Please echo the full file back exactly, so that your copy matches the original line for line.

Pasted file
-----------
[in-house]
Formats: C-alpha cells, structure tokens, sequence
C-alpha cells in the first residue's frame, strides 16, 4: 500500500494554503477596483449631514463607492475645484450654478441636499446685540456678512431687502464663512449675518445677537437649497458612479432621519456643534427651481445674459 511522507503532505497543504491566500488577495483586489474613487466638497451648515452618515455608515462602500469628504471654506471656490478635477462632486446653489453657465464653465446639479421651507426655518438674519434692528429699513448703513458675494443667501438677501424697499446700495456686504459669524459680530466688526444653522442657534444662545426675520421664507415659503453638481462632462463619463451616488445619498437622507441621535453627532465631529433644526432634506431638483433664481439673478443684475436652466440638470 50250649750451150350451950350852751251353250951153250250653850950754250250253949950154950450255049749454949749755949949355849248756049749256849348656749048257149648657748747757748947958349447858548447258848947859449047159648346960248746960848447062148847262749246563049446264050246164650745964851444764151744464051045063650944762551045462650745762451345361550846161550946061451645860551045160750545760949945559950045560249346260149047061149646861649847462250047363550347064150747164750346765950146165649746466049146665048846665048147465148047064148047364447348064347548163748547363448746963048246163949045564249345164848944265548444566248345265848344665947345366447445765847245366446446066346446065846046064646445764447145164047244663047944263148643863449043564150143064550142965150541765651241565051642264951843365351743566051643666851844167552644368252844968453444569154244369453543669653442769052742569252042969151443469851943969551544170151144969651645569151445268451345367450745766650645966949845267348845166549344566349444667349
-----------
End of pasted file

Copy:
[in-house]
Formats: C-alpha cells, structure tokens, sequence
C-alpha cells in the first residue's frame, strides 16, 4: 500500500494554503477596483449631514463607492475645484450654478441636499446685540456678512431687502464663512449675518445677537437649497458612479432621519456643534427651481445674459 511522507503532505497543504491566500488577495483586489474613487466638497451648515452618515455608515462602500469628504471654506471656490478635477462632486446653489453657465464653465446639479421651507426655518438674519434692528429699513448703513458675494443667501438677501424697499446700495456686504459669524459680530466688526444653522442657534444662545426675520421664507415659503453638481462632462463619463451616488445619498437622507441621535453627532465631529433644526432634506431638483433664481439673478443684475436652466440638470 50250649750451150350451950350852751251353250951153250250653850950754250250253949950154950450255049749454949749755949949355849248756049749256849348656749048257149648657748747757748947958349447858548447258848947859449047159648346960248746960848447062148847262749246563049446264050246164650745964851444764151744464051045063650944762551045462650745762451345361550846161550946061451645860551045160750545760949945559950045560249346260149047061149646861649847462250047363550347064150747164750346765950146165649746466049146665048846665048147465148047064148047364447348064347548163748547363448746963048246163949045564249345164848944265548444566248345265848344665947345366447445765847245366446446066346446065846046064646445764447145164047244663047944263148643863449043564150143064550142965150541765651241565051642264951843365351743566051643666851844167552644368252844968453444569154244369453543669653442769052742569252042969151443469851943969551544170151144969651645569151445268451345367450745766650645966949845267348845166549344566349444667349